By Dennis Rainey
If you want your marriage to grow strong, one of the most important questions you and your spouse should answer is, “How are we going to grow spiritually?” Because God created marriage, it is not merely two people in a relationship, but three—a husband, a wife, and God. Failing to address this question can almost guarantee that your marriage will not achieve the intimacy and oneness that God designed.
Three key ingredients of a dynamic Christian life have significance when applied to the oneness you are trying to achieve as a married couple. I’ll state these in the form of questions:
· Are you and your spouse a part of the family of God?
· Are both of you in pursuit of following Christ, allowing him to control your entire lives?
· Are both of you allowing the Holy Spirit to guide and empower your lives?
Unless you answer yes to all three questions, you will lack the power to build your home with the oneness God intends.
Marriage first and foremost is a spiritual relationship. It works best when two people are connected individually to their God, walking with Him, obeying Him through Scripture, and praying as individuals and as a couple. If you push the spiritual dimension to the side, you are ignoring the very God who created marriage and the One who can help you make it work.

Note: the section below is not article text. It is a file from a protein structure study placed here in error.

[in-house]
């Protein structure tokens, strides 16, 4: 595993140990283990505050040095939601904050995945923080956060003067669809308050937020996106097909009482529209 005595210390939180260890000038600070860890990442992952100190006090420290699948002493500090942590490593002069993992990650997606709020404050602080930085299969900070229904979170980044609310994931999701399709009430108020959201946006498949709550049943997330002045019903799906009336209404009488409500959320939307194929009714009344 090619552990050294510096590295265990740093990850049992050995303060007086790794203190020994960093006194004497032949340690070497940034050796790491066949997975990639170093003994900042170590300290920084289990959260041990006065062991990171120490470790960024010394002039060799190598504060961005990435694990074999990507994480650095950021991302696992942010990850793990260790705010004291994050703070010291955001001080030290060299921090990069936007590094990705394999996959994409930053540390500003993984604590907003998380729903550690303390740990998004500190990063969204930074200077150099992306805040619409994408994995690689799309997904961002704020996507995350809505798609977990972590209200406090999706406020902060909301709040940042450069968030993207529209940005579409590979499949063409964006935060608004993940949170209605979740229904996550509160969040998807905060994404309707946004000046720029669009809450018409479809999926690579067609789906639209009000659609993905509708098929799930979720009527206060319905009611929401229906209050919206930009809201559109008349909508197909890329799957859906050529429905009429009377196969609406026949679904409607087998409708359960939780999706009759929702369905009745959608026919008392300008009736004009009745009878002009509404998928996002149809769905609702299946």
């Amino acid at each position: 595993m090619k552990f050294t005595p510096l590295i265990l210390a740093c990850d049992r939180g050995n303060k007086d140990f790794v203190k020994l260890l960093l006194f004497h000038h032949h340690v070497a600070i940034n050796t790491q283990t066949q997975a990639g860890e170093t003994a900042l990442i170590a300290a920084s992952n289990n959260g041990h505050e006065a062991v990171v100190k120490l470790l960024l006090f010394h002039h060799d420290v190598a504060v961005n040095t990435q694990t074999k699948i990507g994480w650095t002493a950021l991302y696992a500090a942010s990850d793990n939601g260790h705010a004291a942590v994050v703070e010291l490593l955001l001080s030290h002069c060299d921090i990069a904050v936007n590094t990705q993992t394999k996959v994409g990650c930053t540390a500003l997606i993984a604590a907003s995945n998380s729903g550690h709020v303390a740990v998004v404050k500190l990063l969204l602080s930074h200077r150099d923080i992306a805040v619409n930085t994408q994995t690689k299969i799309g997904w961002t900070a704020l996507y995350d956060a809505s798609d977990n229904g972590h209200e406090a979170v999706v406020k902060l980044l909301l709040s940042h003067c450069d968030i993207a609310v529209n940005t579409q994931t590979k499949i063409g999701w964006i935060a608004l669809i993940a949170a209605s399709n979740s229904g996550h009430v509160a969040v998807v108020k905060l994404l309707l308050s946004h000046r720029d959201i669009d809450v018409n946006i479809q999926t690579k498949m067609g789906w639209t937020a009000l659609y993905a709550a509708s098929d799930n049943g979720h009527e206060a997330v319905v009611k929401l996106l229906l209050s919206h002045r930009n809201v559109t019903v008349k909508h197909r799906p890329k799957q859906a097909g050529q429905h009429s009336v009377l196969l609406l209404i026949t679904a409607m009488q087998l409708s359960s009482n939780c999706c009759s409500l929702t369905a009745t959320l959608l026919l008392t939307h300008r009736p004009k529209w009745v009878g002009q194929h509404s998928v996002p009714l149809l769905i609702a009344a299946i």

Is your family part of God’s family?
When I speak of your family, I mean you and your spouse. God’s ideal plan is that both partners in a marriage know Him personally, that they are first part of His family before they try to build a family of their own.
Today many people think they are in God’s family because they go to church, generally live a good life, or consider themselves religious. Other people are not sure where they would spend eternity if they died today.
Regardless of which camp you fall into, I encourage you to read “The Secret to Building a Great Marriage and Family.” These truths will help you understand how to be sure you are included in God’s family.
Are both of you giving Christ control?
If Jesus Christ walked out of your life right now, how would your life be any different next week?
If Jesus Christ has “first place in everything” with you, then next week would be devastatingly different. You would feel lost, confused, cut off from your source of guidance, wisdom, and power. You would feel an incredible emptiness.
But if you realize that your actions, thoughts, and words would be no different with Jesus absent, you need to come to grips with the fact that Christ is not Lord of your life.
Jesus Christ is already Lord of the universe, but He waits patiently to have you make Him Lord of your life through personal commitment. That means trusting Him in a way you may have never trusted Him before.
During our first Christmas as newlyweds over 50 years ago, Barbara and I were prompted by the Holy Spirit to do something different. Before we exchanged the few gifts that lay under our sparsely decorated tree, we sat down separately and wrote “Title Deeds to Our Lives.” Coming honestly before God, each of us listed our treasured dreams, plans, and possessions that we needed to “sign over” to God. Then we folded our sheets and sealed them in an envelope addressed “To God Our Father.” We put the letters in our safety deposit box with other important items.
Eighteen years later we retrieved that envelope and reviewed what we had deeded to the Lord. Among other things, Barbara had listed “to be settled and stable; children—at least one boy and one girl; and Dennis.” I had mentioned “security; a healthy, big family—several boys; and Barbara.”